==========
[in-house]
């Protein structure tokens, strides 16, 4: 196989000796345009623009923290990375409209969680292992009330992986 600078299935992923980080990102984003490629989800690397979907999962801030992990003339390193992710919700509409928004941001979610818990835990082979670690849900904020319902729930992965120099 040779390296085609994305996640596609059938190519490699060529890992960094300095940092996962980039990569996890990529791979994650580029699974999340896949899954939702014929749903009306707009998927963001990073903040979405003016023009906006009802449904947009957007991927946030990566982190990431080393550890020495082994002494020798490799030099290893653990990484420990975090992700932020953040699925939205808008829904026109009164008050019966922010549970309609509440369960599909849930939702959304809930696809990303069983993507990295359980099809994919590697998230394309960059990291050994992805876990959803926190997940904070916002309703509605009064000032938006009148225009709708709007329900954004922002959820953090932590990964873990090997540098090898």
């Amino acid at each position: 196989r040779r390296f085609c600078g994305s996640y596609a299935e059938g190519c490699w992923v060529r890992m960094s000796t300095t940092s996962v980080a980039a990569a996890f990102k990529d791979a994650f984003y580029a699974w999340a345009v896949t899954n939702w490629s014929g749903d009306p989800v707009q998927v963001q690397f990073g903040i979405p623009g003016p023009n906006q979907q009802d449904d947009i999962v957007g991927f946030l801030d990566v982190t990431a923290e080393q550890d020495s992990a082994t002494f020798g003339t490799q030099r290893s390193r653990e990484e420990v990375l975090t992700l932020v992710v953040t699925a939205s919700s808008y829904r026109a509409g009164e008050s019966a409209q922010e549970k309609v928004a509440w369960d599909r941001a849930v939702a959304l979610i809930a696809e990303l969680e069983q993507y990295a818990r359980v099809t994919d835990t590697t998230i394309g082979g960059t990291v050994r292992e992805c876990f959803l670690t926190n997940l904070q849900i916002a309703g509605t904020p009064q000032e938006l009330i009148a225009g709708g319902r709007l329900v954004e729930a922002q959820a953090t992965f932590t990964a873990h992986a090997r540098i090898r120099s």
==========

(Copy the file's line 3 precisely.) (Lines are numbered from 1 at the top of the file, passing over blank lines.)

């Amino acid at each position: 196989r040779r390296f085609c600078g994305s996640y596609a299935e059938g190519c490699w992923v060529r890992m960094s000796t300095t940092s996962v980080a980039a990569a996890f990102k990529d791979a994650f984003y580029a699974w999340a345009v896949t899954n939702w490629s014929g749903d009306p989800v707009q998927v963001q690397f990073g903040i979405p623009g003016p023009n906006q979907q009802d449904d947009i999962v957007g991927f946030l801030d990566v982190t990431a923290e080393q550890d020495s992990a082994t002494f020798g003339t490799q030099r290893s390193r653990e990484e420990v990375l975090t992700l932020v992710v953040t699925a939205s919700s808008y829904r026109a509409g009164e008050s019966a409209q922010e549970k309609v928004a509440w369960d599909r941001a849930v939702a959304l979610i809930a696809e990303l969680e069983q993507y990295a818990r359980v099809t994919d835990t590697t998230i394309g082979g960059t990291v050994r292992e992805c876990f959803l670690t926190n997940l904070q849900i916002a309703g509605t904020p009064q000032e938006l009330i009148a225009g709708g319902r709007l329900v954004e729930a922002q959820a953090t992965f932590t990964a873990h992986a090997r540098i090898r120099s």